• This application claims the benefit of Korean Patent Application No. 10-2008-0051931, filed on Jun. 3, 2008, in the Korean Intellectual Property Office, the disclosure of which is incorporated herein by reference.
  • BACKGROUND
  • 1. Field of the Invention
  • The present invention relates to a heat exchanger, and more particularly, to a heat exchanger in which a channel type is changed into a fin structure to increase a heat transfer area, and the fin is formed into an airfoil shape to minimize a pressure drop due to the fin structure, thereby increasing a heat flowing performance.
  • 2. Description of the Related Art
  • In the Republic of Korea, with an economical and social change due to a switchover to a highly industrialized society, energy consumption and emission of greenhouse gases such as carbon dioxide have been rapidly increased. Currently, advanced countries have strongly requested that the Republic of Korea, that is, one of Organisation for Economic Co-operation and Development (OECD) members and a front-runner in developing countries, reduce greenhouse gas emission. Accordingly, there arises a need for actively attempting a method of reducing the greenhouse gas emission. A heat exchanger having a concept of a heat transfer device such as a condenser, an evaporator, a radiator, and the like may be utilized in various fields such as industry, transportation, households, and the like. In France, a huge amount of energy is consumed whereby in one year about 80% to 90% of primary energy has been circulated through a heat exchanger. Accordingly, when increasing efficiency of the heat exchanger, consumed energy may be significantly reduced, and at the same time generation of carbon dioxide may be reduced.
  • Therefore, there arises a need for an intensive heat exchanger that reduces an overall volume of the heat exchanger while maintaining a required heat flowing performance. A method of increasing convective heat transfer to promote heat transfer of the heat exchanger may be roughly classified into a passive method and an active method. The active method in which a pulsation is applied to a working fluid or an additive is applied to a fluid may be effective in all flowing areas, however, may be restrictively used because separate equipment is additionally needed, and energy requiring for driving the separate equipment is required to be supplied.
  • Conversely, the passive method may be an ordinary method of increasing efficiency through a slight change in an existing design such as manipulation of a heat transfer surface. In the most general method of operating a fluid channel and the heat transfer surface, and using a fin, an offset fin, a louvered fin, a serrated fin, and the like have been used, and also a technique in which a rib is attached on the heat transfer surface or the heat exchanger surface formed into a groove or corrugate shape is used to promote generation of turbulence has been introduced.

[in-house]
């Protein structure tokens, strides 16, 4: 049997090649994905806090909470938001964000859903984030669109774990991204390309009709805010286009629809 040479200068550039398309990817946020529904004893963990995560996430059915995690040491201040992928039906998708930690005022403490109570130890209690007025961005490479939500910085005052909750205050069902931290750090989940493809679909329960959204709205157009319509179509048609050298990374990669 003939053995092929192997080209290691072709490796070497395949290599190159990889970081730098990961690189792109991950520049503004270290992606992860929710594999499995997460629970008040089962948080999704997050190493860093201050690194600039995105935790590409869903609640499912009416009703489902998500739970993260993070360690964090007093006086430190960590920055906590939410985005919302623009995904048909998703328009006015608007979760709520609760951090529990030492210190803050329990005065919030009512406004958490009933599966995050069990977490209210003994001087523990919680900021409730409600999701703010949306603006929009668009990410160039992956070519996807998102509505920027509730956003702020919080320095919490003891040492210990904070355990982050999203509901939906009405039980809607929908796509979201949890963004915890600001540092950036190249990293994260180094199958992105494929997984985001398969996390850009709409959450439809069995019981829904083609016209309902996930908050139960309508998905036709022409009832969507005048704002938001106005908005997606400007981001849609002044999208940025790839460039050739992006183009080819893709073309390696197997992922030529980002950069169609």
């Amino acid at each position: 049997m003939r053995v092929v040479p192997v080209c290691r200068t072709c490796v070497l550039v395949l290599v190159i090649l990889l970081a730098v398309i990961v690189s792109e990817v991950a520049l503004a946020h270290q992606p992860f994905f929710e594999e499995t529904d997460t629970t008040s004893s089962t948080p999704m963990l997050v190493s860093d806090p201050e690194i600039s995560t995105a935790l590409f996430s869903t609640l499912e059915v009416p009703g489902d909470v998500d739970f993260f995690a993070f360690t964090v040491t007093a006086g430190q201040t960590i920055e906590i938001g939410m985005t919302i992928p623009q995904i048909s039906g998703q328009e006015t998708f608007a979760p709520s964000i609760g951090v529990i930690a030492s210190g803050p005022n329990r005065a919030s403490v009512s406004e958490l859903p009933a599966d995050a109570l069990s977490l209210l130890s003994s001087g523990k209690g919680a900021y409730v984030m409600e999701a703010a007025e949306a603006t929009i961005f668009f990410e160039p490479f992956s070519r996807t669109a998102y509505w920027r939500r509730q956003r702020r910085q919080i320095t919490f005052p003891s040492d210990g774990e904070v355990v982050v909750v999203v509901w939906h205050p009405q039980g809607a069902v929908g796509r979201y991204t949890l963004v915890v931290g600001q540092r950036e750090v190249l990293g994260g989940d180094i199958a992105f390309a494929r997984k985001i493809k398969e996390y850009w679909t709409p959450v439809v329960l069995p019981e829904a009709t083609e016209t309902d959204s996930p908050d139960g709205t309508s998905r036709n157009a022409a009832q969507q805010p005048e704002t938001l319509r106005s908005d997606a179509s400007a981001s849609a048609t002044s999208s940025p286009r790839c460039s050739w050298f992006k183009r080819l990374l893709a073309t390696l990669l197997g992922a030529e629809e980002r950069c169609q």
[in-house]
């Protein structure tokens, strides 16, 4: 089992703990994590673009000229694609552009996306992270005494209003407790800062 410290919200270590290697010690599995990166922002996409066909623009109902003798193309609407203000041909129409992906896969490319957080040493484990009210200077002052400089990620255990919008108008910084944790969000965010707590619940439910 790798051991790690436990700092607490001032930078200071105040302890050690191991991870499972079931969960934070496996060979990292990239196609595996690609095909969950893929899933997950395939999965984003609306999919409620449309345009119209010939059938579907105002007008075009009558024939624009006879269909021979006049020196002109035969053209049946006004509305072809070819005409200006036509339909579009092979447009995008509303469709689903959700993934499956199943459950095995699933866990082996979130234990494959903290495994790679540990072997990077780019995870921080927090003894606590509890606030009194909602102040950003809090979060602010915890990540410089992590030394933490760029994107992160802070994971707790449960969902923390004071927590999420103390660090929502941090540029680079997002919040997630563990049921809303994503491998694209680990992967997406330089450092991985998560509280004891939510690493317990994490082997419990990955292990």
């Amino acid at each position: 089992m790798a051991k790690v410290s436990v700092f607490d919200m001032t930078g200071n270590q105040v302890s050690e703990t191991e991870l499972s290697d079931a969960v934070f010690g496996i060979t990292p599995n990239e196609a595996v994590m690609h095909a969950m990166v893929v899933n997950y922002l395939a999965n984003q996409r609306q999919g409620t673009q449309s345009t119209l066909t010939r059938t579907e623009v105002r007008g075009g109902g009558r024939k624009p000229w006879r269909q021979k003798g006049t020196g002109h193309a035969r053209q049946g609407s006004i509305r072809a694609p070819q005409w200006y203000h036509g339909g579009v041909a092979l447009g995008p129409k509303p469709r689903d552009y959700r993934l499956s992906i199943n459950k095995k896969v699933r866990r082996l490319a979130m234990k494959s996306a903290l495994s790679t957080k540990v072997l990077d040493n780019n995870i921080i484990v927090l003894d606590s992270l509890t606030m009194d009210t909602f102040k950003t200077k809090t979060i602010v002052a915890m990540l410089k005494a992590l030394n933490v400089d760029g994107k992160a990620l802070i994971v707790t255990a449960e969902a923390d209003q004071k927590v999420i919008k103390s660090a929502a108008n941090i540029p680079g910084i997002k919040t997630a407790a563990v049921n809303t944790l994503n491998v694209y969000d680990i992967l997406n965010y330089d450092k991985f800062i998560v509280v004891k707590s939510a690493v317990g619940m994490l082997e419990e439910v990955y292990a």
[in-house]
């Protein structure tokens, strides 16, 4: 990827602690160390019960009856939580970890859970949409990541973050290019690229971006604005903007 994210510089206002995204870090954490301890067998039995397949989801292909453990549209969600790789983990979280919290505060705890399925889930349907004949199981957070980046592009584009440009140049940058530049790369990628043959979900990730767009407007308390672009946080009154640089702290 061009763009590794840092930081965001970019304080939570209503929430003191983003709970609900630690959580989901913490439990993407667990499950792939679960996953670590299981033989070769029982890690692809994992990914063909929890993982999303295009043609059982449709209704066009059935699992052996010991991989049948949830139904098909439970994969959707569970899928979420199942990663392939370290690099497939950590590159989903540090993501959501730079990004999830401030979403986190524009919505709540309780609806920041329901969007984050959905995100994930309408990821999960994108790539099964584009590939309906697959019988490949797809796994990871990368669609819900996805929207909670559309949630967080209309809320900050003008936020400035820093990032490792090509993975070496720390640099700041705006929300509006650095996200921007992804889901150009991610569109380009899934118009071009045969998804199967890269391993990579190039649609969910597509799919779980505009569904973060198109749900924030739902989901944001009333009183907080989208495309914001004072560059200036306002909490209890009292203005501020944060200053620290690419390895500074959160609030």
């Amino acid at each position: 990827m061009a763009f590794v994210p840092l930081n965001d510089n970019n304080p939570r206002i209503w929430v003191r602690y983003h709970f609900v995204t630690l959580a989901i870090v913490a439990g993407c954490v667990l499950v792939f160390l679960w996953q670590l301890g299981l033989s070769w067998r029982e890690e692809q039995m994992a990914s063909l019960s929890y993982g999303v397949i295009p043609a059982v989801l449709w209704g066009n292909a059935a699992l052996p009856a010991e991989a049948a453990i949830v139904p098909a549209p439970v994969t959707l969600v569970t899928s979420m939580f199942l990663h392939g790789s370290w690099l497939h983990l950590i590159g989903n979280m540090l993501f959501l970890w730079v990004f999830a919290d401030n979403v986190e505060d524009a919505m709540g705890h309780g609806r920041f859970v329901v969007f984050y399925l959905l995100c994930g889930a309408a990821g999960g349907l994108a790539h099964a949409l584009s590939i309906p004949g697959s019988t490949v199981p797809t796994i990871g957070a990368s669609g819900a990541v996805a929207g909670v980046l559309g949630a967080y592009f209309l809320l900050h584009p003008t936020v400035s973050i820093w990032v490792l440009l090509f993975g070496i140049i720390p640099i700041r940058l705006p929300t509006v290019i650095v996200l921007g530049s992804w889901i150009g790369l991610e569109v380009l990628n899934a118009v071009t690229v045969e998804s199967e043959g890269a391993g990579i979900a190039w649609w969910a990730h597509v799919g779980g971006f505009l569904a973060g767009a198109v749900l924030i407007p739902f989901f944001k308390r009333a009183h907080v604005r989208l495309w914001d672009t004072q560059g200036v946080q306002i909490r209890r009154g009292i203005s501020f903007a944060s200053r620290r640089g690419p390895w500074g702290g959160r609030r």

• A conventional heat exchanger will be herein briefly described. FIG. 1 is a perspective view illustrating heat transfer members of the conventional heat exchanger, which are superimposed for heat exchange.
  • As illustrated in FIG. 1, the conventional heat exchanger is formed such that a plurality of metal plate-heat exchange members 10 are superimposed on one another to be combined with each other, and fluid channels 11 are formed between the plurality of metal plate-heat exchange members 10.
  • In the conventional heat exchanger, the fluid channels shaped into a zigzag shape are formed on the metal plate-heat exchange members 10 to increase a heat transfer area, and a heat exchange is performed between two heat exchange fluids of a high temperature side and a low temperature side between the metal plate-heat exchange members 10.
  • In this instance, to maintain a heat flowing performance and reduce a volume, a size of the fluid channels 11 for heat exchange is reduced to be about 1 mm, and the fluid channels 11 are disposed in a zigzag type to thereby enable a heat transfer to be performed.
  • However, the conventional heat exchanger has problems which will be described in detail as below.
  • First, a pressure drop may significantly increase within the heat exchanger due to a reduction in the size of the fluid channel.
  • Second, a channel through which a heat exchange fluid flows may be lengthened due to the zigzag shape, and a pressure drop of the heat exchange fluid may increase due to a vortex flow generated in a curved part made for mixing the fluid.
  • Third, an energy loss may occur due to the above-mentioned pressure drop, the vortex, and a swirl.
  • Fourth, a power of a pump may increase when replenishing the pressure drop, and an installation cost or operation cost may increase as a result.
  • SUMMARY
  • An aspect of the present invention provides a heat exchanger that may prevent a pressure drop while increasing a thermal efficiency regardless of a size of a channel.